When medication is not enough
Editor’s Note: Vanderbilt has long been a regional referral center for ablation treatment of SVT. Recently it opened a comprehensive program to treat atrial fibrillation, the most common arrhythmia in clinical practice.
Andrea Boyce’s heart started racing more than 20 years ago, when she was 17.
Boyce eventually was diagnosed with supraventricular tachycardia (SVT), a condition that caused her heart to speed up to 220 beats per minute.
Although her episodes were not frequent, the intensity of her symptoms prompted her doctor to put her on medication, which made her extremely tired and did not prevent the episodes. She continued to have them at least once or twice a year.
“When your heart rate was as fast as mine, all you are thinking about is—am I going to have a stroke or a heart attack? It was very frightening,” she says.
So Boyce asked for ablation, which uses high frequency radio waves to “short-circuit” the abnormal electrical impulses in the heart.
A thin tube or catheter is usually inserted into the femoral vein in the groin and threaded up to a key point in the abnormal circuit in the heart. A burst of radiofrequency energy is delivered to the area to destroy the tissue and prevent the arrhythmia. Patients generally can go home the day after the procedure.
“Catheter ablation therapy has been around for 20 years, but it has only come into prominence in the ’90s,” says Dawood Darbar, M.D., Ph.D., director of the Arrhythmia Service at Vanderbilt University Medical Center who performed Boyce’s ablation this winter. “It is increasingly becoming the first line of therapy for many forms of arrhythmias.”
“People like Dawood, who perform this procedure, are the only cardiologists who are allowed to use the word cure,” adds Dan Roden, M.D., an internationally known expert on arrhythmia at Vanderbilt. “In many cases the likelihood of a recurrence is very, very low. Everyone else in the field of cardiology just fights back disease.”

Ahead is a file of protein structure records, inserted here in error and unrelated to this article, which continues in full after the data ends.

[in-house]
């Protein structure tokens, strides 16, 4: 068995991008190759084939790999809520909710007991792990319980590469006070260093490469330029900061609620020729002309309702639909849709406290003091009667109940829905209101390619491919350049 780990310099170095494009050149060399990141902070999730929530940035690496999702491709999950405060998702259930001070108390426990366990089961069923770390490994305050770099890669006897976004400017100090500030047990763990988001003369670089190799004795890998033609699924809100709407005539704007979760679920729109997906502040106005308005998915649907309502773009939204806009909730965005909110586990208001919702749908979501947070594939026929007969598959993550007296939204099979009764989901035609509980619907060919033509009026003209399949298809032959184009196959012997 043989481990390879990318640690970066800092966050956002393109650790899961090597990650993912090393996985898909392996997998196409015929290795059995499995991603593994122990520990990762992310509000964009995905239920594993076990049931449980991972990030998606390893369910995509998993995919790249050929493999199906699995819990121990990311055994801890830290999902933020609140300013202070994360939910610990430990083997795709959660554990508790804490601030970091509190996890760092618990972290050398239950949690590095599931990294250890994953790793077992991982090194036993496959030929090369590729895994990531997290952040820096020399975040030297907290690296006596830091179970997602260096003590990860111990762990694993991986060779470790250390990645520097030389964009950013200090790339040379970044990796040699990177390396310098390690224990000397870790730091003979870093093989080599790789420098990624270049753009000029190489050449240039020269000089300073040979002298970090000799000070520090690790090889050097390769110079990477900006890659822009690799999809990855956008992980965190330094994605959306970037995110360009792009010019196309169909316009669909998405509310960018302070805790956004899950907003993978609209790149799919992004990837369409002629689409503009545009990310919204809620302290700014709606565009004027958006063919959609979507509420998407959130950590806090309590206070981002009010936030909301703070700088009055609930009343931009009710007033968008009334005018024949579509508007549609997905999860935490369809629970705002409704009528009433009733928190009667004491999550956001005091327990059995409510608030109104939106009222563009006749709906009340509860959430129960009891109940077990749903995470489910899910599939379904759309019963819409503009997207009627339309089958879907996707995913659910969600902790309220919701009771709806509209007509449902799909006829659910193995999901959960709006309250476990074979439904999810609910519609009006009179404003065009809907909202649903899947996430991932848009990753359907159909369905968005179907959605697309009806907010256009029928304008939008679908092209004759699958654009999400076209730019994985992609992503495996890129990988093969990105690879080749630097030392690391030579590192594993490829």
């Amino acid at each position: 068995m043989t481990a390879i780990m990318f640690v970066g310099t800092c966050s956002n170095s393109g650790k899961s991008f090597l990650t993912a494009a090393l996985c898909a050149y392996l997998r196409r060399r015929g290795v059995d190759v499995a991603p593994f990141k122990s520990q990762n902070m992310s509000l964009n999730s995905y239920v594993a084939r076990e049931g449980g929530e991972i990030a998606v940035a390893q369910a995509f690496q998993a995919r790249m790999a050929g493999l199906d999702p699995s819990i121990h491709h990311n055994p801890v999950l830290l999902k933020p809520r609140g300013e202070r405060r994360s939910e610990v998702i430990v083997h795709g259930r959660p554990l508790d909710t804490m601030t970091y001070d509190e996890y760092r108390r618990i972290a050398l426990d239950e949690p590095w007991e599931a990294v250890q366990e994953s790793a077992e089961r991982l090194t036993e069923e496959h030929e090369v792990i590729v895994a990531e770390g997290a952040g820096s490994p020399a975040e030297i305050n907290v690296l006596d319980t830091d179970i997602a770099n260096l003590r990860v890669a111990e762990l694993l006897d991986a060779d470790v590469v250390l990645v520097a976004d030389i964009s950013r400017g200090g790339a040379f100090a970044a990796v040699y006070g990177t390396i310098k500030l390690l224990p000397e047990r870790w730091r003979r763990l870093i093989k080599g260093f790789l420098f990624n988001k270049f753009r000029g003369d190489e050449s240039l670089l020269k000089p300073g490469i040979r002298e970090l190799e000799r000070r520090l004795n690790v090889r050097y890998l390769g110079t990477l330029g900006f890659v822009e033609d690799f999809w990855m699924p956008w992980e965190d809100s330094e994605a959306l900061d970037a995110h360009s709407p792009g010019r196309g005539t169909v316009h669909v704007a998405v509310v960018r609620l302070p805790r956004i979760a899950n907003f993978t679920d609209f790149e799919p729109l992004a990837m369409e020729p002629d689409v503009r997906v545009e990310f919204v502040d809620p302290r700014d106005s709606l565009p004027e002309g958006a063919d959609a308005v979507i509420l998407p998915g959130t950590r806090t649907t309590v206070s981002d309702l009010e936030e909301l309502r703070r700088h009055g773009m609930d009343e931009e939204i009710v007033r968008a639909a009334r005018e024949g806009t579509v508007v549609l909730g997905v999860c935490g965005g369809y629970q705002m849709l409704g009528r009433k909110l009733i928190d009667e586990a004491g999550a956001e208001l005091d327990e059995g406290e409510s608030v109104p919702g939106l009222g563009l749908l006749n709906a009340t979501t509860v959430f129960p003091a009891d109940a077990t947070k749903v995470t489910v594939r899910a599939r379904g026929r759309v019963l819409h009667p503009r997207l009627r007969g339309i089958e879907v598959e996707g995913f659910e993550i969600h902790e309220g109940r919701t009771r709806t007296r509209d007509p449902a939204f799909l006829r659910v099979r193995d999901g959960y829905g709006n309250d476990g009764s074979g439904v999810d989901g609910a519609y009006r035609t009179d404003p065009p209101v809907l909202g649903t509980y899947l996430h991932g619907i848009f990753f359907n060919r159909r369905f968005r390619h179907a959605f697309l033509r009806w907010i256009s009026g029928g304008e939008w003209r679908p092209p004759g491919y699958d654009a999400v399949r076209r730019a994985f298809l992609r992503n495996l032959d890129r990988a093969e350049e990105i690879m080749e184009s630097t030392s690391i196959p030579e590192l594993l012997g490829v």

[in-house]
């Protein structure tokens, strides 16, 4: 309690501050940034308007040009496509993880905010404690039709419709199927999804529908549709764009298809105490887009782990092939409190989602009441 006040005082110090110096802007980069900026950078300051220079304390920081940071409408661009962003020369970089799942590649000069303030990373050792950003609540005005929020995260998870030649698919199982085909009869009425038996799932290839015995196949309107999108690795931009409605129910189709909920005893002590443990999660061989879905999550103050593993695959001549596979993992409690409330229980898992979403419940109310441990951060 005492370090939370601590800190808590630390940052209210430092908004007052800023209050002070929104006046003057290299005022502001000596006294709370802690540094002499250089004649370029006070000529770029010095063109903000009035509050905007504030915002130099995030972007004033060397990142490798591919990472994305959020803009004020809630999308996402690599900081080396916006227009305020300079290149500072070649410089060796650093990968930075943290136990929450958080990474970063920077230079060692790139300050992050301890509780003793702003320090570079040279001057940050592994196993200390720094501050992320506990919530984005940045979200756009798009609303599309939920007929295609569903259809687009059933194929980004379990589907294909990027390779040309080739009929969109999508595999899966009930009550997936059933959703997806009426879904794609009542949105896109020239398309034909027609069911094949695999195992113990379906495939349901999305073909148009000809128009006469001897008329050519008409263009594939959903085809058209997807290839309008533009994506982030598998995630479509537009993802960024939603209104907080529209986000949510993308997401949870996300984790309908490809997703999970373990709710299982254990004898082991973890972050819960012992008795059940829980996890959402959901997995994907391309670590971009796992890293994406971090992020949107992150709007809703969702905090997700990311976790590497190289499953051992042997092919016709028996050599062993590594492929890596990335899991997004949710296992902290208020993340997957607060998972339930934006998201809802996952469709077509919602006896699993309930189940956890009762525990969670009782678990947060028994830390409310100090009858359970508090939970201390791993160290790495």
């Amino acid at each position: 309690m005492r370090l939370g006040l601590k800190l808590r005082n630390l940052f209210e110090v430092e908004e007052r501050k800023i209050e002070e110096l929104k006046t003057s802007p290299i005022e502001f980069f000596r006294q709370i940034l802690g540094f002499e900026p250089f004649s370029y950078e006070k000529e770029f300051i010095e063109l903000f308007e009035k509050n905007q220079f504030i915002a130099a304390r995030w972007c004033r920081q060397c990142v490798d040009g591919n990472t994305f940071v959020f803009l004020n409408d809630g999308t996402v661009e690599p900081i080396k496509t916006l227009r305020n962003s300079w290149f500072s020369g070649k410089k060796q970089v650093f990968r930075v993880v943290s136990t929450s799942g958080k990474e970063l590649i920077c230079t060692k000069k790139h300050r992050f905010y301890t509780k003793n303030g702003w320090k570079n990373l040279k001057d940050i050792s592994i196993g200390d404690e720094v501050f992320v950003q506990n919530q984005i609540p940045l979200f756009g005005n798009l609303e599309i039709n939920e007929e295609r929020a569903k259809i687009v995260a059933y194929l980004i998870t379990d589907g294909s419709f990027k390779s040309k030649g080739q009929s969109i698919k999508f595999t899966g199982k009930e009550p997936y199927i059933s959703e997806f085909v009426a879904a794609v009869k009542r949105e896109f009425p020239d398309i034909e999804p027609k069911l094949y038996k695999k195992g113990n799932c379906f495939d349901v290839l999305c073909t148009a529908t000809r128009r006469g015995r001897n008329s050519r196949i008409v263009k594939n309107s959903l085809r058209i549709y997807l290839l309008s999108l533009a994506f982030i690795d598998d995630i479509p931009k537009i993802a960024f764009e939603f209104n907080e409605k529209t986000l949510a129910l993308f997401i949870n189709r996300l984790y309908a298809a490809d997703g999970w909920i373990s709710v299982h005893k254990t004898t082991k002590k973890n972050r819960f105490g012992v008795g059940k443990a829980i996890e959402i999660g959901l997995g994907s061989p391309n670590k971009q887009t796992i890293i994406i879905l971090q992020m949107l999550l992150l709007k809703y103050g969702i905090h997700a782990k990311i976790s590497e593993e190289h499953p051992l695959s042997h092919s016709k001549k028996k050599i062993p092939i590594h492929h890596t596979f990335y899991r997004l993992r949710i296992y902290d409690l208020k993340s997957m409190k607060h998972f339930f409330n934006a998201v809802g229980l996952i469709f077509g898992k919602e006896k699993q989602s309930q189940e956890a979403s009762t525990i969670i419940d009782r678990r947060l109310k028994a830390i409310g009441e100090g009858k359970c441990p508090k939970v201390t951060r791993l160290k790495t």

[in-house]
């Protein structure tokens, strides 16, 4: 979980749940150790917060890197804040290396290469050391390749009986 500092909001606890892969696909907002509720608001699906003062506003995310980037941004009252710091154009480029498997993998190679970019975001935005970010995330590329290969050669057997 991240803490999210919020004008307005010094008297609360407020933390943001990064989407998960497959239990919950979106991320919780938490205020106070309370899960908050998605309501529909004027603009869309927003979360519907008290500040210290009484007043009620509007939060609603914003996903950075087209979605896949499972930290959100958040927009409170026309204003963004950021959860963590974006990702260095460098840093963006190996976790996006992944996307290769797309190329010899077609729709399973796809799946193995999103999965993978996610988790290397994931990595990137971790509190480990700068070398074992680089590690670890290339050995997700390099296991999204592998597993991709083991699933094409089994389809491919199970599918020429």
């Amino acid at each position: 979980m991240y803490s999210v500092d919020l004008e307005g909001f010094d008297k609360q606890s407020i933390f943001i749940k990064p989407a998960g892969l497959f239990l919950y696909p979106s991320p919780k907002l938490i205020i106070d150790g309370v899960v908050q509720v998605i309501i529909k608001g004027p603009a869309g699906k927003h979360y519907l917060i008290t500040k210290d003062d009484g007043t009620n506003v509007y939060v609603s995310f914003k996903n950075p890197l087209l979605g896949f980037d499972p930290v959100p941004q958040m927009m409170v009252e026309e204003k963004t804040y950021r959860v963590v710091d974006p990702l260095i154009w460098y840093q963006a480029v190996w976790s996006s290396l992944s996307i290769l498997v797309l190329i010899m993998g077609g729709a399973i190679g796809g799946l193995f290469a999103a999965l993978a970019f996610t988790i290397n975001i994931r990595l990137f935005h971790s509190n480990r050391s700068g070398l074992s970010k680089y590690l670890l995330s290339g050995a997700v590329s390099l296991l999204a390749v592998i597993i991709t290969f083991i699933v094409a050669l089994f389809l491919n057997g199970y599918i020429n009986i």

“It’s amazing,” says Boyce, who has not had an episode of tachycardia since her procedure. “I was talking to the technician who did my heart ultrasound before the procedure and he was telling me that 15 to 20 years ago it was unheard of to fix electrical parts in the heart unless it was a life-or-death situation.”
Another ablation patient who had good results is Bobby Page of Bowling Green, Ky.
Ten years after first heart attack in 1983, Page began experiencing abnormal heart rhythms that increased his risk of sudden cardiac death. Over the next few years, five defibrillators were implanted under the skin of his chest to shock his heart rhythm back to normal.
“You never did know when it was going to hit you,” says Page, a retired truck driver. “They warned me that the shock could throw me to my knees. It never knocked me down, but it has rattled my cage pretty many times. It felt like somebody hitting me in the shoulder blade with a sledge hammer.”
Page, who also has other health concerns including congestive heart failure, poor circulation in his extremities and damage from his heart attack, says he was afraid to leave the house for fear his defibrillator would “go off.”
After the most recent device, implanted in late 2006, gave him a series of shocks to rescue him from abnormal heart rhythms, his doctors at Vanderbilt decided to try ablation therapy. Page said he has not had any trouble since.
There is still a chance that arrhythmias will recur. But for patients like Page and Boyce, the procedure has meant a new lease on life.
“Before having this done I was very cautious about most of my activity for fear I would trigger the episodes,” Boyce says. “Now I feel much more comfortable trying things.”